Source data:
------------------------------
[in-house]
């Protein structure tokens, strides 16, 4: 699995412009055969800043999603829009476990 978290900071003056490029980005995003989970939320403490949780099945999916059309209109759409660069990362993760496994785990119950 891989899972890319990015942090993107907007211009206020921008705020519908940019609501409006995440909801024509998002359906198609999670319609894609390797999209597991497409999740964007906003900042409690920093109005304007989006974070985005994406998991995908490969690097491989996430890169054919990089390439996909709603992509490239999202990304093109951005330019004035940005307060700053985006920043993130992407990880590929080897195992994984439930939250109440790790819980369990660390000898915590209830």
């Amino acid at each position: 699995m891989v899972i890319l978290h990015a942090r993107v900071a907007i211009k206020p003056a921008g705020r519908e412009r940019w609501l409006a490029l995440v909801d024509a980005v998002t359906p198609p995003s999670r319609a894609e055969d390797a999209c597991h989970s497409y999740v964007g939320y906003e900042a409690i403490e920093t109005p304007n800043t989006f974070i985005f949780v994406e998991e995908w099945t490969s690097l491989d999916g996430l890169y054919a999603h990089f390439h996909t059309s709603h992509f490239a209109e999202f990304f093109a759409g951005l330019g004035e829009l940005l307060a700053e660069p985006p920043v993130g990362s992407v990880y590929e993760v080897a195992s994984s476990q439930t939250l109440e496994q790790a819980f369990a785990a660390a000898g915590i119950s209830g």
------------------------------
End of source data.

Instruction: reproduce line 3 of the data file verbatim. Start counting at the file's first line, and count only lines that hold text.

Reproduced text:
């Amino acid at each position: 699995m891989v899972i890319l978290h990015a942090r993107v900071a907007i211009k206020p003056a921008g705020r519908e412009r940019w609501l409006a490029l995440v909801d024509a980005v998002t359906p198609p995003s999670r319609a894609e055969d390797a999209c597991h989970s497409y999740v964007g939320y906003e900042a409690i403490e920093t109005p304007n800043t989006f974070i985005f949780v994406e998991e995908w099945t490969s690097l491989d999916g996430l890169y054919a999603h990089f390439h996909t059309s709603h992509f490239a209109e999202f990304f093109a759409g951005l330019g004035e829009l940005l307060a700053e660069p985006p920043v993130g990362s992407v990880y590929e993760v080897a195992s994984s476990q439930t939250l109440e496994q790790a819980f369990a785990a660390a000898g915590i119950s209830g």